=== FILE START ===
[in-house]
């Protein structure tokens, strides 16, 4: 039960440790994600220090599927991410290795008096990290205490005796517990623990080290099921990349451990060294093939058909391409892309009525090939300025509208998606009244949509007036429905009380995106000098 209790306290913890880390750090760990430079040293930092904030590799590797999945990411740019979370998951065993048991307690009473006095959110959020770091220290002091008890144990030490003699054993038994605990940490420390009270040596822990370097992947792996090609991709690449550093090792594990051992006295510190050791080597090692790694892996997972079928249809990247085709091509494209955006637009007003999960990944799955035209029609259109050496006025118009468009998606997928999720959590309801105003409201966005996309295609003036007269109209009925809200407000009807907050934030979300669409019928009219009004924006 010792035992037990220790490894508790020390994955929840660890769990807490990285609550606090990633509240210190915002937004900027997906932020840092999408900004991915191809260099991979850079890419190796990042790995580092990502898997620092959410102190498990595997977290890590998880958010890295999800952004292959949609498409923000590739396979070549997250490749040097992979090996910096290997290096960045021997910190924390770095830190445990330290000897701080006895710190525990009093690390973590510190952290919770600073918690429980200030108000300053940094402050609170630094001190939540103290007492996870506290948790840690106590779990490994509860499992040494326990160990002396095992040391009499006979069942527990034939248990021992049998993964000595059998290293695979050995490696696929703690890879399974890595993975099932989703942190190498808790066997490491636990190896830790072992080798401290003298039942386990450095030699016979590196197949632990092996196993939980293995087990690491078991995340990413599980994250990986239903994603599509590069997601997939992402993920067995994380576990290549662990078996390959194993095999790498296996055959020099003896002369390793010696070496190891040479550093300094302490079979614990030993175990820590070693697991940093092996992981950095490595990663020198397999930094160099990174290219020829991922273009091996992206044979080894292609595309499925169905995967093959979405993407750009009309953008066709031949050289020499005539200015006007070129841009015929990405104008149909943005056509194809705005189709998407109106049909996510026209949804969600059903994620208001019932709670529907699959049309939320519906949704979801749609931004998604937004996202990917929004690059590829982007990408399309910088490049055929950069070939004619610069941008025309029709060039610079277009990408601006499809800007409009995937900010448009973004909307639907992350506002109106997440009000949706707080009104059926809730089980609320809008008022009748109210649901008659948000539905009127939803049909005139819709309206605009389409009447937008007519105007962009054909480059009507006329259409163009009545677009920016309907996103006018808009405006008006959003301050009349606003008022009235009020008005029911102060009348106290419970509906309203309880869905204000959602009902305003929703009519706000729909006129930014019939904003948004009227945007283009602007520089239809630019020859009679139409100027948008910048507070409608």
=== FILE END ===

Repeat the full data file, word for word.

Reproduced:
[in-house]
């Protein structure tokens, strides 16, 4: 039960440790994600220090599927991410290795008096990290205490005796517990623990080290099921990349451990060294093939058909391409892309009525090939300025509208998606009244949509007036429905009380995106000098 209790306290913890880390750090760990430079040293930092904030590799590797999945990411740019979370998951065993048991307690009473006095959110959020770091220290002091008890144990030490003699054993038994605990940490420390009270040596822990370097992947792996090609991709690449550093090792594990051992006295510190050791080597090692790694892996997972079928249809990247085709091509494209955006637009007003999960990944799955035209029609259109050496006025118009468009998606997928999720959590309801105003409201966005996309295609003036007269109209009925809200407000009807907050934030979300669409019928009219009004924006 010792035992037990220790490894508790020390994955929840660890769990807490990285609550606090990633509240210190915002937004900027997906932020840092999408900004991915191809260099991979850079890419190796990042790995580092990502898997620092959410102190498990595997977290890590998880958010890295999800952004292959949609498409923000590739396979070549997250490749040097992979090996910096290997290096960045021997910190924390770095830190445990330290000897701080006895710190525990009093690390973590510190952290919770600073918690429980200030108000300053940094402050609170630094001190939540103290007492996870506290948790840690106590779990490994509860499992040494326990160990002396095992040391009499006979069942527990034939248990021992049998993964000595059998290293695979050995490696696929703690890879399974890595993975099932989703942190190498808790066997490491636990190896830790072992080798401290003298039942386990450095030699016979590196197949632990092996196993939980293995087990690491078991995340990413599980994250990986239903994603599509590069997601997939992402993920067995994380576990290549662990078996390959194993095999790498296996055959020099003896002369390793010696070496190891040479550093300094302490079979614990030993175990820590070693697991940093092996992981950095490595990663020198397999930094160099990174290219020829991922273009091996992206044979080894292609595309499925169905995967093959979405993407750009009309953008066709031949050289020499005539200015006007070129841009015929990405104008149909943005056509194809705005189709998407109106049909996510026209949804969600059903994620208001019932709670529907699959049309939320519906949704979801749609931004998604937004996202990917929004690059590829982007990408399309910088490049055929950069070939004619610069941008025309029709060039610079277009990408601006499809800007409009995937900010448009973004909307639907992350506002109106997440009000949706707080009104059926809730089980609320809008008022009748109210649901008659948000539905009127939803049909005139819709309206605009389409009447937008007519105007962009054909480059009507006329259409163009009545677009920016309907996103006018808009405006008006959003301050009349606003008022009235009020008005029911102060009348106290419970509906309203309880869905204000959602009902305003929703009519706000729909006129930014019939904003948004009227945007283009602007520089239809630019020859009679139409100027948008910048507070409608």